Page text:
The Lanzetti Brothers
The six Lanzetti brothers, Leo, Pius, Willie, Ignatius, Lucian, and Teo, were notorious gunman, numbers gamblers, narcotics dealers, and liquor bootleggers in South Philadelphia during the 1920s and 1930s. The Lanzettis organized an "Alky Cooking" supply network by providing a contingent of row house dwellers with home stills and paying them to produce saleable liquor.
The Lanzettis then sold the liquor at marked up prices. Their most trusted associates included Louis "Fats" Delrossi and Michael Falcone. At various times, the Lanzettis feuded with several different groups of racketeers in South Philadelphia, as well as with Mickey Duffy and some of his partners. The Lanzettis' criminal careers were marked by frequent arrests and brutal violence. Between 1924 and 1939, at least one brother was involved as a suspect or a material witness in no less than fifteen murder cases, including Pius' detainment (and dismissal) during the early stages of the investigation into the murder of Mickey Duffy. Leo, the eldest, was killed on August 22, 1925, as he left a barber shop at 7th and Bainbridge Streets, in an apparent retribution for the murder of a rival dope peddler and bootlegger, Joseph Bruno. He had been killed by Leo and Ignatius, four days earlier at 8th and Catherine Streets. Enemy bullets claimed the lives of Pius, on New Year's Eve, 1936, and Willie, on July 2, 1939.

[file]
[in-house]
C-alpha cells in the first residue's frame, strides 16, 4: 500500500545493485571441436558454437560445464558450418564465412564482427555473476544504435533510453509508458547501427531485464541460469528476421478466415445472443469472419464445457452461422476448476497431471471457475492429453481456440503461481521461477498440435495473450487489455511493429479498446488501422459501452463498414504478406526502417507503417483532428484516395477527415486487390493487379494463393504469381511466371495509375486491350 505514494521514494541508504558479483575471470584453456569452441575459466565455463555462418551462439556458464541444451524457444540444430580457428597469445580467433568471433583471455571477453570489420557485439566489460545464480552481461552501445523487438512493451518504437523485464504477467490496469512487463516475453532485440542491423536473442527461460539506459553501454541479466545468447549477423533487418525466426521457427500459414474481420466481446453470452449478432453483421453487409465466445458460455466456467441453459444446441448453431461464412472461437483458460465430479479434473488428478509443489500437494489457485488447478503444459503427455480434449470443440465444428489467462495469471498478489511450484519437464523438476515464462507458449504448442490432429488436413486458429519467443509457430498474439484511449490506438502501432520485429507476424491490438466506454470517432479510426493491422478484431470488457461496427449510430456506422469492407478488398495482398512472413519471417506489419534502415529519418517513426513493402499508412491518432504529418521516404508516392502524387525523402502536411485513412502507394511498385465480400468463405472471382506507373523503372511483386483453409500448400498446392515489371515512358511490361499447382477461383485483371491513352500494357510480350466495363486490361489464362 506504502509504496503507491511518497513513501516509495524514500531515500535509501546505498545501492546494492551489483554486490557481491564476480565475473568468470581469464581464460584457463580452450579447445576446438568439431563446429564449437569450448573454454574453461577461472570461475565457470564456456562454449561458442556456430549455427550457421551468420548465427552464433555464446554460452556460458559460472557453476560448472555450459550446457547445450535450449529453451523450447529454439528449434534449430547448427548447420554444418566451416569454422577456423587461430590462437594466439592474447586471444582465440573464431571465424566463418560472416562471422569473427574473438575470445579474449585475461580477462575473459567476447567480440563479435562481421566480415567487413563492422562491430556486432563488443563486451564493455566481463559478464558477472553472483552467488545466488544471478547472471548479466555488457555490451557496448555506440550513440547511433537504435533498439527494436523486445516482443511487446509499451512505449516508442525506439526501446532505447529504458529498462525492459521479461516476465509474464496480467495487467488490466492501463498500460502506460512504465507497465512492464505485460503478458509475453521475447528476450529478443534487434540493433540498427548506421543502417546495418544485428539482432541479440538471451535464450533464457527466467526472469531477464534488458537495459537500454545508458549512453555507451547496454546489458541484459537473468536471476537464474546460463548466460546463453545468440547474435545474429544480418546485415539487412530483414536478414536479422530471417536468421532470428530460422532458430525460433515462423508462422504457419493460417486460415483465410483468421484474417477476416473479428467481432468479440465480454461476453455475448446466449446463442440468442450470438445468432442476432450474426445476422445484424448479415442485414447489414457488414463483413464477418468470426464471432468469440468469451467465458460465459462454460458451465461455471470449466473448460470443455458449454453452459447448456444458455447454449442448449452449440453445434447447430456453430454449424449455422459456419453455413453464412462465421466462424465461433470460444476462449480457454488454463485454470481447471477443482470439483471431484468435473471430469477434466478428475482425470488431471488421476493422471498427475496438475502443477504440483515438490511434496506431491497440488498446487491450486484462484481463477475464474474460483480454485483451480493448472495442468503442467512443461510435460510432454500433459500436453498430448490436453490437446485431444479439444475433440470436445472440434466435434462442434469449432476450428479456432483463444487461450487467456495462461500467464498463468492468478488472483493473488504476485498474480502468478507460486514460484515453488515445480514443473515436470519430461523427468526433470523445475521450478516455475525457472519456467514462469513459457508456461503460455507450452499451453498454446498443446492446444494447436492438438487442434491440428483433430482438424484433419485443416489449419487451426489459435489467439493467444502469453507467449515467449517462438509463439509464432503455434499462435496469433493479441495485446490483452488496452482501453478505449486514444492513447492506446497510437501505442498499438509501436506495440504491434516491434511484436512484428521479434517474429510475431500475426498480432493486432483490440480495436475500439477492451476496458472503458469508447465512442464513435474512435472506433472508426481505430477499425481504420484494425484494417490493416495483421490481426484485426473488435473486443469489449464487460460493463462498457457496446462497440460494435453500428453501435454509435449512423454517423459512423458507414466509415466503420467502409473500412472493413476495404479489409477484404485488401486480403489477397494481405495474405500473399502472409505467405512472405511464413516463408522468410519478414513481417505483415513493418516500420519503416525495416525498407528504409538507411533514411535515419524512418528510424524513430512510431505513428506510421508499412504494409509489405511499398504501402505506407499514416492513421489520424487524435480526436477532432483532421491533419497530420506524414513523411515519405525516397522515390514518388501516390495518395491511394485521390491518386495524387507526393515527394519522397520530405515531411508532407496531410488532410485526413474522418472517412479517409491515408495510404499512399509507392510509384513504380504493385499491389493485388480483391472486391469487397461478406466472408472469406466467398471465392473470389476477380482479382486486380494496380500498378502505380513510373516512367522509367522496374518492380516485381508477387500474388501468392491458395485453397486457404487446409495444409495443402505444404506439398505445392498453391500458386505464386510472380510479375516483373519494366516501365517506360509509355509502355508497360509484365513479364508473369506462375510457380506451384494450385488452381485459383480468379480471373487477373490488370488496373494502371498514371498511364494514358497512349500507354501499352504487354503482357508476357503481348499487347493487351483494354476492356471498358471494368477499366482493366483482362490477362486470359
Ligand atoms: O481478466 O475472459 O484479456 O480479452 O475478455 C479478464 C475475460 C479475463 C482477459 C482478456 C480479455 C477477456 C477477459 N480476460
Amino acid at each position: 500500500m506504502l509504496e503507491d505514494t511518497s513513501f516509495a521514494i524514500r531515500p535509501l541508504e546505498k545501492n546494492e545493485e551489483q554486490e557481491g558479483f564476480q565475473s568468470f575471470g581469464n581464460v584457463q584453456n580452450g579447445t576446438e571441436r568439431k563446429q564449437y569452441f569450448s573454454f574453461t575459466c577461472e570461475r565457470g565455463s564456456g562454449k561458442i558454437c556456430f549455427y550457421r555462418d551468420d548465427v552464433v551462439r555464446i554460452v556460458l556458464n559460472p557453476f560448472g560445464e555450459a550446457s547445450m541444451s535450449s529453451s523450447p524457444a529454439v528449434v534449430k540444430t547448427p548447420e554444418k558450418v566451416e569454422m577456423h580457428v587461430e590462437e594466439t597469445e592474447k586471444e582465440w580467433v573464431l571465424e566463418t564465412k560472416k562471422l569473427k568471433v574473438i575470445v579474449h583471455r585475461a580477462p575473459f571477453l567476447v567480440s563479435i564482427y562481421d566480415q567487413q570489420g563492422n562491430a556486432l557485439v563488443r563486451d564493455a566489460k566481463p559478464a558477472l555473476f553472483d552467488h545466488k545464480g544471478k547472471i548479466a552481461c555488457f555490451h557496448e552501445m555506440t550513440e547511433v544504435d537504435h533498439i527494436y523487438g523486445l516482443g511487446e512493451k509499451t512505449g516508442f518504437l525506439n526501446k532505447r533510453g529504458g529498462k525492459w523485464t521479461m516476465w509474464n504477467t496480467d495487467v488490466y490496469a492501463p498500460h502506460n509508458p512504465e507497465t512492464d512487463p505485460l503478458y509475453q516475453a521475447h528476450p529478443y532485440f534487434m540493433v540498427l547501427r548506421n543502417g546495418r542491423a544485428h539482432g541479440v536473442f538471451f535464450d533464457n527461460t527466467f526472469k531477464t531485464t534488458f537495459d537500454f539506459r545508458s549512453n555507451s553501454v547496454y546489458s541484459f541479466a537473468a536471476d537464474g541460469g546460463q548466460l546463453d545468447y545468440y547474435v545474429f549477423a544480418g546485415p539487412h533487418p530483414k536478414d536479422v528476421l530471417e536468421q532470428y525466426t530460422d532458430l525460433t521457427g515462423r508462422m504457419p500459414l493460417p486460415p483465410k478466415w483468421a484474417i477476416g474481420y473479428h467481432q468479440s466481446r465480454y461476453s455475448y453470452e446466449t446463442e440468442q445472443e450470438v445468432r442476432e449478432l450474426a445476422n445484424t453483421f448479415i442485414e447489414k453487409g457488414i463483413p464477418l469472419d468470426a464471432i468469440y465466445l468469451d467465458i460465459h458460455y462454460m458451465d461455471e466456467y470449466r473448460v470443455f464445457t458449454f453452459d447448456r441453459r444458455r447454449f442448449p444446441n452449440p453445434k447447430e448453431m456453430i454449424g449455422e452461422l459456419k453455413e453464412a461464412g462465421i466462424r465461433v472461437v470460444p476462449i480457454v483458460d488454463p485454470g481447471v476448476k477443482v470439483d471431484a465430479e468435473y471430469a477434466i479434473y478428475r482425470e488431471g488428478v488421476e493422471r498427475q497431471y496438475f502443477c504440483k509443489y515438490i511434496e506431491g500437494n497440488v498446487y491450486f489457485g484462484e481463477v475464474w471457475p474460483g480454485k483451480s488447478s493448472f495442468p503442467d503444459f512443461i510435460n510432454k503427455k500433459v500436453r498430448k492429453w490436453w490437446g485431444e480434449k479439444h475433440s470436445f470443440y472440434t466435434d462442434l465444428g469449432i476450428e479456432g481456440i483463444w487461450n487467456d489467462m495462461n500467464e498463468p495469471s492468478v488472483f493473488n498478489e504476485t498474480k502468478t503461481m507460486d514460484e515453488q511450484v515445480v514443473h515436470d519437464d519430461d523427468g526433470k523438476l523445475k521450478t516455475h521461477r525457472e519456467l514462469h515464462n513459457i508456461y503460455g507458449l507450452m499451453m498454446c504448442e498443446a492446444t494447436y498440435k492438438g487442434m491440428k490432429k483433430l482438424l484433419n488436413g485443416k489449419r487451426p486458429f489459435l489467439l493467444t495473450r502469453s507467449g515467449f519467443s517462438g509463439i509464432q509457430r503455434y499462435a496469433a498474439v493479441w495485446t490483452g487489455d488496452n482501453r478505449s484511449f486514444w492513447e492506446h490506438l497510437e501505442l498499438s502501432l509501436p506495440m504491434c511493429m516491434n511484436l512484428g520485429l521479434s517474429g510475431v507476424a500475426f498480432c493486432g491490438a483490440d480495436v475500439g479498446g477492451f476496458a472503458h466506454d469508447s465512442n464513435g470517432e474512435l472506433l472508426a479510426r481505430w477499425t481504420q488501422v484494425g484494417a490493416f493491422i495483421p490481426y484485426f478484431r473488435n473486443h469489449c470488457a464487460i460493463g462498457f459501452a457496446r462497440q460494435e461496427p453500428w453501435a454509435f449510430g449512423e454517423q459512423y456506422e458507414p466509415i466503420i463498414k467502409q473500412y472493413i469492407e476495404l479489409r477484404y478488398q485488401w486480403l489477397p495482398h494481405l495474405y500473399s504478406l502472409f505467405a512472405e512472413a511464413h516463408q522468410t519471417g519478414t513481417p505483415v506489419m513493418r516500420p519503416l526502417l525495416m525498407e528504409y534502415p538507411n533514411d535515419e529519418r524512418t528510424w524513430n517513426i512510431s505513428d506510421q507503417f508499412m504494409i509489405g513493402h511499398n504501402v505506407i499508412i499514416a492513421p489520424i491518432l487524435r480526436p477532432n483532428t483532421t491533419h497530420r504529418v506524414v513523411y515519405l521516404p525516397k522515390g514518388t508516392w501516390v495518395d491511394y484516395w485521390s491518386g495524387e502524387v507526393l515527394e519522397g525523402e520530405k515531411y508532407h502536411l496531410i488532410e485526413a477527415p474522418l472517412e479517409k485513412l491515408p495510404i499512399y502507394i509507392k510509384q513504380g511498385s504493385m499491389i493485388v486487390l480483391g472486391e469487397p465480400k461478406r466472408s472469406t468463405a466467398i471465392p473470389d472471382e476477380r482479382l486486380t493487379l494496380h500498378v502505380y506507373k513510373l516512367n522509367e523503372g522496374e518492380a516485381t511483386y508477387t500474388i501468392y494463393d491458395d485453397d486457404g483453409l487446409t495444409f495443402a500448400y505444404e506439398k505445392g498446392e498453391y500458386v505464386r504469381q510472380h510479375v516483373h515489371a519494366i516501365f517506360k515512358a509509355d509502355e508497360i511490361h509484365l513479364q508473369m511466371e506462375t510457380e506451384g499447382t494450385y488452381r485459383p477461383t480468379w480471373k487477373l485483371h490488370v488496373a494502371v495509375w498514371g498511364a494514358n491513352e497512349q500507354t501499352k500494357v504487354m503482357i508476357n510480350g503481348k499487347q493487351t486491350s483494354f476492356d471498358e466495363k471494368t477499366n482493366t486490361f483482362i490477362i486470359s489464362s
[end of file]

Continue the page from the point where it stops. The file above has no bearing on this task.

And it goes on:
The Lanzettis became something of a local media fixture during their heyday. Each brother was given a distinctive character trait in stories written about the family of gangsters: Leo, before his murder, was the family leader; Pius was the "Brain;" Ignatius was always impeccably dressed; Lucian had the most explosive temper; Willie was the quiet one; and Teo, the "Baby" of the family, made women swoon with his matinee idol good looks. By 1940, however, the Lanzetti name virtually disappeared from the Philadelphia crime scene. Leo, Pius, and Willie were dead. Teo was in Levenworth Prison on a drug trafficking conviction. Ignatius, released by the U.S. Supreme Court decision declaring unconstitutional the New Jersey "Gangster Law" under which he and Delrossi had been held in prison since 1936, was said to have joined Lucian and their mother in fleeing to Detroit after Willie's murder.